Leiden University: Master’s students conduct research into a sustainable Leiden

Conducting research for the municipality: this is a deliberate choice for the master’s students who are taking part in the Resilient Cities Hub, part of Learning with the City. Nina Ruig and Marron Loods are two such students. They are researching sustainability issues for the Municipality of Leiden.

The impact of recycling
Ruig was interested in the social aspect of many of the studies carried out in the Resilient Cities Hub. ‘Before this, I did Mechanical Engineering in Delft. It’s a great programme but I missed the social perspective. So I’m making up for that with this master’s.’


In her research Ruig (26) is focusing on the local circular industry. ‘I’m looking at the impact of recycling. What conditions make recycling worthwhile. You can see recycling as a goal in itself, but that means you can send old materials halfway around the world to be processed. I’m researching whether that makes sense. I include the costs and environmental impact of transportation in my calculations, so I can study the true impact of recycling.’

Demolition conditions
Ruig, who is doing the Master’s in Industrial Ecology, is researching this for concrete and copper, two very different demolition materials. With concrete recycling, transportation costs play a big role because concrete is very heavy. ‘So it often only makes sense to reuse it close by.’ Copper on the other hand has a very high price per kilo. ‘It’s often recycled close by too, but that’s because of its value. It turns out that we don’t like to let it leave Europe.’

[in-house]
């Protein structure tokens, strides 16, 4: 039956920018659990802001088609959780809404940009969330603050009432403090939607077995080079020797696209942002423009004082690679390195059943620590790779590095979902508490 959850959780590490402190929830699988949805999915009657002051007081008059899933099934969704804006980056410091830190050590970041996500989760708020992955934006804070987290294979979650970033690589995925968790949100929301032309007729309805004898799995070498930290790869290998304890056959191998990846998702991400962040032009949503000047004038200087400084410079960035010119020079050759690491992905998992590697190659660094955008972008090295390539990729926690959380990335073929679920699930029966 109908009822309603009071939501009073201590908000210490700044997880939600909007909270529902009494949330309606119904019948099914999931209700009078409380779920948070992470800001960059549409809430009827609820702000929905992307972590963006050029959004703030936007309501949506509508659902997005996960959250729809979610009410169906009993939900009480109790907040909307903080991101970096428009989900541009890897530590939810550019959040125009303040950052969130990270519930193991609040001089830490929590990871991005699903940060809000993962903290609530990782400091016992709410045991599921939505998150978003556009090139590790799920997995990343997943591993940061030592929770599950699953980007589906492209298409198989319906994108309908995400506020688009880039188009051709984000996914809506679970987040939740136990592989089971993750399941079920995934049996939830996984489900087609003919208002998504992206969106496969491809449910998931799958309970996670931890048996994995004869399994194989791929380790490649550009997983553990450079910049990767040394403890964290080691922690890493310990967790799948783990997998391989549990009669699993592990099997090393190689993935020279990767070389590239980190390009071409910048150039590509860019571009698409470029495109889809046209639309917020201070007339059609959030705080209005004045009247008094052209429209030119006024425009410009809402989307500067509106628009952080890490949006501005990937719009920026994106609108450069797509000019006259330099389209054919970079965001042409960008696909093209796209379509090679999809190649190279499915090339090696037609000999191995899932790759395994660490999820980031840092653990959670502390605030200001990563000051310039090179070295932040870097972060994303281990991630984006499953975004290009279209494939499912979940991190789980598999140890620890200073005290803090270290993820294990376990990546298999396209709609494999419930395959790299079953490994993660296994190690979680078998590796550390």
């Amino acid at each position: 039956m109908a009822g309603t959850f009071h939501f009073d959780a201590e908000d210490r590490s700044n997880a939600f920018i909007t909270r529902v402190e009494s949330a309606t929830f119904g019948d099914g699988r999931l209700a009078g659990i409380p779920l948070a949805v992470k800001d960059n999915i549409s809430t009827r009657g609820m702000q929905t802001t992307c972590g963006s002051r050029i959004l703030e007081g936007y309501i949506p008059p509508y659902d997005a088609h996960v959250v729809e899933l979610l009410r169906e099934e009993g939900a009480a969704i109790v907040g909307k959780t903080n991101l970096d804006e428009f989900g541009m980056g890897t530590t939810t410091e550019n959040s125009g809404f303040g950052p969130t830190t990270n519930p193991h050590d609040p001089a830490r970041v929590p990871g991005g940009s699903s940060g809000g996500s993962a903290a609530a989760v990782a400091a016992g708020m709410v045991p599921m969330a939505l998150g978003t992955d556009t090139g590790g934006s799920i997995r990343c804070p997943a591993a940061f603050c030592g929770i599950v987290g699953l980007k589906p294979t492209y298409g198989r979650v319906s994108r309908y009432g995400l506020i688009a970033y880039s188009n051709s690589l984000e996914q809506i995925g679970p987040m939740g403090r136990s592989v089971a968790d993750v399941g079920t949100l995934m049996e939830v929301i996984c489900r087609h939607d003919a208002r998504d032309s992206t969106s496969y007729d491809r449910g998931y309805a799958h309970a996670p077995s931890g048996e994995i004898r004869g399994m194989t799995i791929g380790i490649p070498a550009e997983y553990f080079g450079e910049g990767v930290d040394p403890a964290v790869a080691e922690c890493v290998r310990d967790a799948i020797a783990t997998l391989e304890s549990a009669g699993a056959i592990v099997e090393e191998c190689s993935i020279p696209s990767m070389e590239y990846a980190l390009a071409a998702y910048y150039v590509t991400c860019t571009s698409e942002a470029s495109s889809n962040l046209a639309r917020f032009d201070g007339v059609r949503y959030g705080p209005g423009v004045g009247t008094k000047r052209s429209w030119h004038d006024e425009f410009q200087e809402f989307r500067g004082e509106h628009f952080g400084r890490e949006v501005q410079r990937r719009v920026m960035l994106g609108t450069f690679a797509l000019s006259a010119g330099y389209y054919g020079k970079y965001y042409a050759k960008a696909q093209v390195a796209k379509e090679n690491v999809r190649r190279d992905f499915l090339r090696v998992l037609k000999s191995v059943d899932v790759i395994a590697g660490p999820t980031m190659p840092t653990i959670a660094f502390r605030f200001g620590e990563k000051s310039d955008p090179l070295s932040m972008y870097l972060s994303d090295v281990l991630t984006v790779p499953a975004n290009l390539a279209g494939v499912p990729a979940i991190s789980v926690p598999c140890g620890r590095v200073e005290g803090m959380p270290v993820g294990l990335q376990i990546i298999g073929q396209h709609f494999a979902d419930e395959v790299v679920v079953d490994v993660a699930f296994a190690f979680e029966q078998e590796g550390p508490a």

Ruig hopes to eventually calculate a kind of break-even point for what distance it makes sense to transport the two materials. ‘If my research shows that from a sustainability perspective they should only be recycled within the city limits, for example, then the municipality can include that in its demolition regulations. At the same time it means the town council must create opportunities for this.’


Renovate or new build?
Loods (23), who is also doing the Master’s in Industrial Ecology, is focusing on post-war tower blocks. At the request of the Municipality of Leiden, she is researching what is better in terms of sustainability: to renovate or a new build. Many municipalities and housing associations are struggling with this question, she explains. Tower blocks are outdated flats that don’t have insulation and their layout often no longer meets today’s housing needs. So what do you do now the energy transition calls for sustainable homes: demolish them to build new flats or renovate them? ‘I’ll be trying to answer this question in the coming months.’

The sustainability requirements for buildings today are such that it’s often more economical to renovate tower blocks or replace them with new builds. But that doesn’t mean the housing associations should set to work straight away, Loods hastens to add. ‘I’m only looking at this issue from a sustainability perspective. Other considerations also play a role for housing associations. For instance, whether the layout of these homes still meets requirements, what new builds cost and whether there are solutions for the current residents.’

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